Lazy eyes listen
Lawmakers in the US House of Representatives voted Wednesday to prevent a potentially catastrophic freight rail strike, stepping in to break an impasse between workers and executives during a critical pre-holiday period.
The bill, passed with a solid bipartisan majority, effectively forces hold-out unions to accept a September deal on increased wages, which a majority of unions had already agreed to.
But in a win for organized labor, the House also backed a measure to add mandated paid sick time to the agreement, addressing the major sticking point identified by unions.
The sick-leave measure passed on a tighter, mostly party-line vote, leaving its fate in the Senate more uncertain.
Biden praised the bipartisan vote to avert a shutdown that “would devastate our economy and families everywhere,” but said the measure must be expeditiously progressed through Washington.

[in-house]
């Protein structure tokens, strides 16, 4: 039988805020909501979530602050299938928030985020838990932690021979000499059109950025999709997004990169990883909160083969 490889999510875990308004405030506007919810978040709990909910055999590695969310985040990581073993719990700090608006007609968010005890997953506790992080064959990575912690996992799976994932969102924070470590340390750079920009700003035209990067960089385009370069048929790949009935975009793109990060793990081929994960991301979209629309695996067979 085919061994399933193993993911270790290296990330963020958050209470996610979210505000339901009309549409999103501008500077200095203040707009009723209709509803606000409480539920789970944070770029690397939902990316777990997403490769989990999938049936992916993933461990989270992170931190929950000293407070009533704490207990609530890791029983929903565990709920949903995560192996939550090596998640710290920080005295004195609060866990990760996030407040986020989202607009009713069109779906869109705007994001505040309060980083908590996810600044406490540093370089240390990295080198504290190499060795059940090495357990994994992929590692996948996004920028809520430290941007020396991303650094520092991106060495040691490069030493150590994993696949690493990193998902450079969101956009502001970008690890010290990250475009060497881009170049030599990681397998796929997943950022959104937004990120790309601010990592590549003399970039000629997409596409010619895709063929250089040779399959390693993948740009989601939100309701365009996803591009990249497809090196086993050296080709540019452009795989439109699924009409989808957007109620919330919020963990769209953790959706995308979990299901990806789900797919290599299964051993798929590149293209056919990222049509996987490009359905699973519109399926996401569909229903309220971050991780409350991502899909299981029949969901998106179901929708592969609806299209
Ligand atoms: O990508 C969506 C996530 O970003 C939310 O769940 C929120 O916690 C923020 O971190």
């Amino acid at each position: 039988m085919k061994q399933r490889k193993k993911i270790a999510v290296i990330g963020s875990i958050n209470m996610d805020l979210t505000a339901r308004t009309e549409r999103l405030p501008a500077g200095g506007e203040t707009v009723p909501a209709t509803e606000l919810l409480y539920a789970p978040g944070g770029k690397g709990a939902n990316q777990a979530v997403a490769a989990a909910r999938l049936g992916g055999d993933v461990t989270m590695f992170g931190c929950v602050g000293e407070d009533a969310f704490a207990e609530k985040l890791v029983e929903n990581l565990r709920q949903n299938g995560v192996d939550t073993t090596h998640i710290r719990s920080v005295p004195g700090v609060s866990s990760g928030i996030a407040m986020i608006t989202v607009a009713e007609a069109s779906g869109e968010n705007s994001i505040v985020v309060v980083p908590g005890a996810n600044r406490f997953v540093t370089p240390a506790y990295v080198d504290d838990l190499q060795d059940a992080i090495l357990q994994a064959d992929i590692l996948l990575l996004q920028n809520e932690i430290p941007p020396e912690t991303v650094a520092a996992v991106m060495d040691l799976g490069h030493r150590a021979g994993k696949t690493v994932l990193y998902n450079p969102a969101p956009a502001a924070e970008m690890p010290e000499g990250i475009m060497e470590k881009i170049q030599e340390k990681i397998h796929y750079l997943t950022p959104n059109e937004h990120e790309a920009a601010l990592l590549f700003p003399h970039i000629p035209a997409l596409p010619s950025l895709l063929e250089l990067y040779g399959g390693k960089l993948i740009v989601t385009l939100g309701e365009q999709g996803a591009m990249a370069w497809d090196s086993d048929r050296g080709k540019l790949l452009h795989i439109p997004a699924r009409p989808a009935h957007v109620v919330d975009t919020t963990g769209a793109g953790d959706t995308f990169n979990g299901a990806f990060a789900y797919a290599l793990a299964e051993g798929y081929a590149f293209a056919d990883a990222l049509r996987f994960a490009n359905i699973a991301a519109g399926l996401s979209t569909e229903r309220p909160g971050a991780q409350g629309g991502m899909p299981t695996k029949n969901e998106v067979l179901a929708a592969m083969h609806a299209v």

“Without more action, supply chain disruptions will begin,” Biden said on Twitter. “The Senate must urgently send a bill to my desk.”
The Biden administration had taken a hands-on approach to the long-running deadlock over a contract between organized labor and railroads, with cabinet secretaries in September participating in all-night negotiations alongside union leaders and rail executives.
After that marathon session, leaders from the two sides announced a tentative agreement.
Since that time, members of eight of the 12 rail unions approved the deal, while four voted it down.
The agreement includes a 24 percent pay increase for workers. But critics in organized labor have slammed a lack of guaranteed paid sick leave, an omission that has been seen as evidence of “unchecked corporate greed,” as one leading union put it